Admittedly, I am from Gothenburg, so I may be biased, but I will tell you that sexy as the dialect may be (and I have been told that it is plenty of times), once in a while, like anyone from any region I imagine, I say a word that makes everyone stop and go, “What is he talking about?” This is one of those words. 

The word is used to designate a school dining hall, but apparently researchers have uncovered no provable origin for the word.

On Dialektbloggen, ‘The Dialect Blog’ of the Swedish Institute for Language and Folklore (Institutet för språk och folkminnen), Jenny Nilsson, a research archivist in Gothenburg, explains that the origin is not clear and that the term was probably invented by schoolchildren. People tend to assume that it is a contraction of the word barnbespisning, where barn means ‘child’ and bespisning can either mean ‘the act of feeding’ (usually on a larger scale) or ‘a dining hall’. 

The Swedish Academy also offers this explanation, where the entry for bamba reads: ‘attested since 1957; short form for barnbespisning’.

Jenny Nilsson further makes the point that Gothenburgers traditionally pronounce ‘rn’ as ‘n’, and that an ‘n’ before a ‘b’ in a word easily becomes an ‘m’ in the mouth. Which could then give us bamba.

Nilsson further writes that the date of origin of the word is also unclear, though it is attested since at least the 1950s. At the time, bamba was probably mainly used in Gothenburg, but after that it spread throughout the region, though the latest investigation into the matter seems to indicate that it is now receding back to Gothenburg. 

In an odd twist, news site Nyheter24 interviews the linguist Rune Westerlund who lives in Luleå on the topic of bamba. He explains that the word is also used in northern Kiruna, a town in the very very far north of Sweden. According to Westerblad it was also at one point used in his hometown of Luleå, which is about 270km southeast of Kiruna, though still in the far north of Sweden (it is a big place). The most logical explanation for this is influential immigrants from Gothenburg, according to Westerlund.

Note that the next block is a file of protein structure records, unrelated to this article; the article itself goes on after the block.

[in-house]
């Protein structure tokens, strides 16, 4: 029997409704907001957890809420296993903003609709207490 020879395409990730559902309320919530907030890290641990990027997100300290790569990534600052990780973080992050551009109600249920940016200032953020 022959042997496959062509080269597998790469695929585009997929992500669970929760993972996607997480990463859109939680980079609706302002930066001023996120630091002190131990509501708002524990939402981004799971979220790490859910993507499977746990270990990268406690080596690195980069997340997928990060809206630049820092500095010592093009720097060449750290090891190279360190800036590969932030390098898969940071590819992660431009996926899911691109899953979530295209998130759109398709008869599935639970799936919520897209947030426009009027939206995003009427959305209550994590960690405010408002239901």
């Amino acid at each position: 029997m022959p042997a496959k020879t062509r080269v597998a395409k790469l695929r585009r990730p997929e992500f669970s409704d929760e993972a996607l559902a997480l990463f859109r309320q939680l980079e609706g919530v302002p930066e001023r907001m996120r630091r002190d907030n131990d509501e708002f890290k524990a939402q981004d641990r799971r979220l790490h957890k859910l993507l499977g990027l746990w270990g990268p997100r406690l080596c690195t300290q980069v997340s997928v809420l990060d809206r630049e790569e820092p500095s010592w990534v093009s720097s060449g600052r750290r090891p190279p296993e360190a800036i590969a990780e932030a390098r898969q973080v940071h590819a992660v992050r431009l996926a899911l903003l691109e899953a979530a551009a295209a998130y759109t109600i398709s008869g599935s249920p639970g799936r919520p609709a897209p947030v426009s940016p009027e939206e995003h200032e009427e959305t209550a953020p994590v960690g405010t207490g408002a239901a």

Nyheter24 also includes another theory on the origin of the word, that bamba has a military connection. The ladies serving the food in the dining halls of the time were well known to have “a predilection for straight queue lines, strict controls on food intake, no running and fussing, and letting the food silence the mouth.”

Combining this ‘military atmosphere’ with Gothenburg’s well known penchant for puns, and BArnMatsBespisningsAnläggning, roughly ‘Children’s Food Feeding Facility’, could easily become bamba. That penchant for puns even has a name, it is called göteborgshumor, ‘Gothenburg humour.’

But alas, the mystery remains. 

The one lesson one can draw from this, if any, is to not go asking where you can find the bamba in any city but Gothenburg, or I suppose northern Kiruna, or you might find yourself dancing the night away to latin rock. 

Do you have any friends from Gothenburg? Ask them their favourite food they ate in bamba and if they can think of any other dialectal words from Gothenburg.

Ha det gött! 

Example sentences:

Vad serverar dom i bamban idag?

What are they serving in the dining hall today?

Man dansar inte här grabben! Vadå, är inte det här la bamba?

You don’t dance here, kiddo! What do you mean, is this not la bamba? 

Villa, Volvo, Vovve: The Local’s Word Guide to Swedish Life, written by The Local’s journalists, is now available to order. Head to to read more about it. It is also possible to buy your copy from Amazon US, Amazon UK, Bokus or Adlibris.